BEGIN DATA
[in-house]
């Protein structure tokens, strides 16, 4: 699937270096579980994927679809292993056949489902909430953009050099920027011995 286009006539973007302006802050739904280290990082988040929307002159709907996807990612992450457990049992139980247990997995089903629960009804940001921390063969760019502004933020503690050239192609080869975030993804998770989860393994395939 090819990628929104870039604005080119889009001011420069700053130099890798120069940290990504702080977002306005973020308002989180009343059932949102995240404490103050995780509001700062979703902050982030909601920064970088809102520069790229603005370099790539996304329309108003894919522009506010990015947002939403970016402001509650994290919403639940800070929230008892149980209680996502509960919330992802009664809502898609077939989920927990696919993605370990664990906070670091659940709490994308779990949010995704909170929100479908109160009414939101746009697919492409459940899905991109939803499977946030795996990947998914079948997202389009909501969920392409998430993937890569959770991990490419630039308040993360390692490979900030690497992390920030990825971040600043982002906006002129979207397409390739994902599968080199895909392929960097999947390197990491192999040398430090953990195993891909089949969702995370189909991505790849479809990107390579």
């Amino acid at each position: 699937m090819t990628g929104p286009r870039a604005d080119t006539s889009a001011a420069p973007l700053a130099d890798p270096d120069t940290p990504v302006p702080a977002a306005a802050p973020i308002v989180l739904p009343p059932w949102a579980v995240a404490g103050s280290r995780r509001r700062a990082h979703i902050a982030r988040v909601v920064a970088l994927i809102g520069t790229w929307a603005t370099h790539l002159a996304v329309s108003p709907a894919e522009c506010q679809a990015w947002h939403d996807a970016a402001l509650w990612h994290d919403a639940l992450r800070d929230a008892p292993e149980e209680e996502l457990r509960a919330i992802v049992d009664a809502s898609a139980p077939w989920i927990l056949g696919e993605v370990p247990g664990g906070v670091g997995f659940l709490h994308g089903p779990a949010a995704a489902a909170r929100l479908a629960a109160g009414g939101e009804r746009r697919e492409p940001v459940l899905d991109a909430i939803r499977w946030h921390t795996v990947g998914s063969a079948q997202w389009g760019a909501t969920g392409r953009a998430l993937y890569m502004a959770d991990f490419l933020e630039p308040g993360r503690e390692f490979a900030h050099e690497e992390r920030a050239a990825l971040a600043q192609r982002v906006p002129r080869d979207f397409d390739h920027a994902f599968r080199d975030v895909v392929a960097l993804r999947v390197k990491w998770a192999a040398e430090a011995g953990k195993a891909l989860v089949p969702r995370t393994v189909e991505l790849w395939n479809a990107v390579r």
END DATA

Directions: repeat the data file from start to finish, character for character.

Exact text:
[in-house]
């Protein structure tokens, strides 16, 4: 699937270096579980994927679809292993056949489902909430953009050099920027011995 286009006539973007302006802050739904280290990082988040929307002159709907996807990612992450457990049992139980247990997995089903629960009804940001921390063969760019502004933020503690050239192609080869975030993804998770989860393994395939 090819990628929104870039604005080119889009001011420069700053130099890798120069940290990504702080977002306005973020308002989180009343059932949102995240404490103050995780509001700062979703902050982030909601920064970088809102520069790229603005370099790539996304329309108003894919522009506010990015947002939403970016402001509650994290919403639940800070929230008892149980209680996502509960919330992802009664809502898609077939989920927990696919993605370990664990906070670091659940709490994308779990949010995704909170929100479908109160009414939101746009697919492409459940899905991109939803499977946030795996990947998914079948997202389009909501969920392409998430993937890569959770991990490419630039308040993360390692490979900030690497992390920030990825971040600043982002906006002129979207397409390739994902599968080199895909392929960097999947390197990491192999040398430090953990195993891909089949969702995370189909991505790849479809990107390579």
């Amino acid at each position: 699937m090819t990628g929104p286009r870039a604005d080119t006539s889009a001011a420069p973007l700053a130099d890798p270096d120069t940290p990504v302006p702080a977002a306005a802050p973020i308002v989180l739904p009343p059932w949102a579980v995240a404490g103050s280290r995780r509001r700062a990082h979703i902050a982030r988040v909601v920064a970088l994927i809102g520069t790229w929307a603005t370099h790539l002159a996304v329309s108003p709907a894919e522009c506010q679809a990015w947002h939403d996807a970016a402001l509650w990612h994290d919403a639940l992450r800070d929230a008892p292993e149980e209680e996502l457990r509960a919330i992802v049992d009664a809502s898609a139980p077939w989920i927990l056949g696919e993605v370990p247990g664990g906070v670091g997995f659940l709490h994308g089903p779990a949010a995704a489902a909170r929100l479908a629960a109160g009414g939101e009804r746009r697919e492409p940001v459940l899905d991109a909430i939803r499977w946030h921390t795996v990947g998914s063969a079948q997202w389009g760019a909501t969920g392409r953009a998430l993937y890569m502004a959770d991990f490419l933020e630039p308040g993360r503690e390692f490979a900030h050099e690497e992390r920030a050239a990825l971040a600043q192609r982002v906006p002129r080869d979207f397409d390739h920027a994902f599968r080199d975030v895909v392929a960097l993804r999947v390197k990491w998770a192999a040398e430090a011995g953990k195993a891909l989860v089949p969702r995370t393994v189909e991505l790849w395939n479809a990107v390579r």